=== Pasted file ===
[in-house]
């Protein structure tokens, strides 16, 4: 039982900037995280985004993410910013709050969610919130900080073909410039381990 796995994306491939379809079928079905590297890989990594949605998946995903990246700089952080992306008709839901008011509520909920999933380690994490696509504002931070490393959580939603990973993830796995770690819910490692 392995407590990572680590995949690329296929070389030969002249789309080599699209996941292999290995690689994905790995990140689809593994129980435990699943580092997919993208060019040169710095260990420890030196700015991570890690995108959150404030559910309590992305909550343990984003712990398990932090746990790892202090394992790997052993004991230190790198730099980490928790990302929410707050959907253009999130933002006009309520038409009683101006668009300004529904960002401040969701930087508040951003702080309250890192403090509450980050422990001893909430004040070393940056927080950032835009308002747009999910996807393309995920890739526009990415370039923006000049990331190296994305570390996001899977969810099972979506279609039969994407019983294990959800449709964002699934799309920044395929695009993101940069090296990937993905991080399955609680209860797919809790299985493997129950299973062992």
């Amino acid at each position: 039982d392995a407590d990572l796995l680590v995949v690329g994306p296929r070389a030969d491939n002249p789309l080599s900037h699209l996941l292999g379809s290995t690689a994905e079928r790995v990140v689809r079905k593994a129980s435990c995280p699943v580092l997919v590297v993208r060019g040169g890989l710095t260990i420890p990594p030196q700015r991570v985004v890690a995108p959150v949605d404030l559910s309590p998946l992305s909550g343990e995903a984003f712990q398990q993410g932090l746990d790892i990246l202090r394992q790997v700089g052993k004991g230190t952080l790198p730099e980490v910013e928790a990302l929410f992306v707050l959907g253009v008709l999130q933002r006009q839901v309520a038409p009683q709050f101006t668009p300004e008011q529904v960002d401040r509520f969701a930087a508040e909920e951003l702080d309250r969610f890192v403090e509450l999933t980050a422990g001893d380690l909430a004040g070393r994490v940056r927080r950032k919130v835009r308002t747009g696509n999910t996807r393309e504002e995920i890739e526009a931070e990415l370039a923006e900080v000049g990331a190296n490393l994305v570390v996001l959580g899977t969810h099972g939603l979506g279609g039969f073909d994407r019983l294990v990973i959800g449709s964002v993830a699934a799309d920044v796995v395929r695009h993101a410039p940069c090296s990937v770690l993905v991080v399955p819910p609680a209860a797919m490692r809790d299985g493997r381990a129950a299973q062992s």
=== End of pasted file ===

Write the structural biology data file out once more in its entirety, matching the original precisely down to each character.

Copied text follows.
[in-house]
């Protein structure tokens, strides 16, 4: 039982900037995280985004993410910013709050969610919130900080073909410039381990 796995994306491939379809079928079905590297890989990594949605998946995903990246700089952080992306008709839901008011509520909920999933380690994490696509504002931070490393959580939603990973993830796995770690819910490692 392995407590990572680590995949690329296929070389030969002249789309080599699209996941292999290995690689994905790995990140689809593994129980435990699943580092997919993208060019040169710095260990420890030196700015991570890690995108959150404030559910309590992305909550343990984003712990398990932090746990790892202090394992790997052993004991230190790198730099980490928790990302929410707050959907253009999130933002006009309520038409009683101006668009300004529904960002401040969701930087508040951003702080309250890192403090509450980050422990001893909430004040070393940056927080950032835009308002747009999910996807393309995920890739526009990415370039923006000049990331190296994305570390996001899977969810099972979506279609039969994407019983294990959800449709964002699934799309920044395929695009993101940069090296990937993905991080399955609680209860797919809790299985493997129950299973062992």
């Amino acid at each position: 039982d392995a407590d990572l796995l680590v995949v690329g994306p296929r070389a030969d491939n002249p789309l080599s900037h699209l996941l292999g379809s290995t690689a994905e079928r790995v990140v689809r079905k593994a129980s435990c995280p699943v580092l997919v590297v993208r060019g040169g890989l710095t260990i420890p990594p030196q700015r991570v985004v890690a995108p959150v949605d404030l559910s309590p998946l992305s909550g343990e995903a984003f712990q398990q993410g932090l746990d790892i990246l202090r394992q790997v700089g052993k004991g230190t952080l790198p730099e980490v910013e928790a990302l929410f992306v707050l959907g253009v008709l999130q933002r006009q839901v309520a038409p009683q709050f101006t668009p300004e008011q529904v960002d401040r509520f969701a930087a508040e909920e951003l702080d309250r969610f890192v403090e509450l999933t980050a422990g001893d380690l909430a004040g070393r994490v940056r927080r950032k919130v835009r308002t747009g696509n999910t996807r393309e504002e995920i890739e526009a931070e990415l370039a923006e900080v000049g990331a190296n490393l994305v570390v996001l959580g899977t969810h099972g939603l979506g279609g039969f073909d994407r019983l294990v990973i959800g449709s964002v993830a699934a799309d920044v796995v395929r695009h993101a410039p940069c090296s990937v770690l993905v991080v399955p819910p609680a209860a797919m490692r809790d299985g493997r381990a129950a299973q062992s």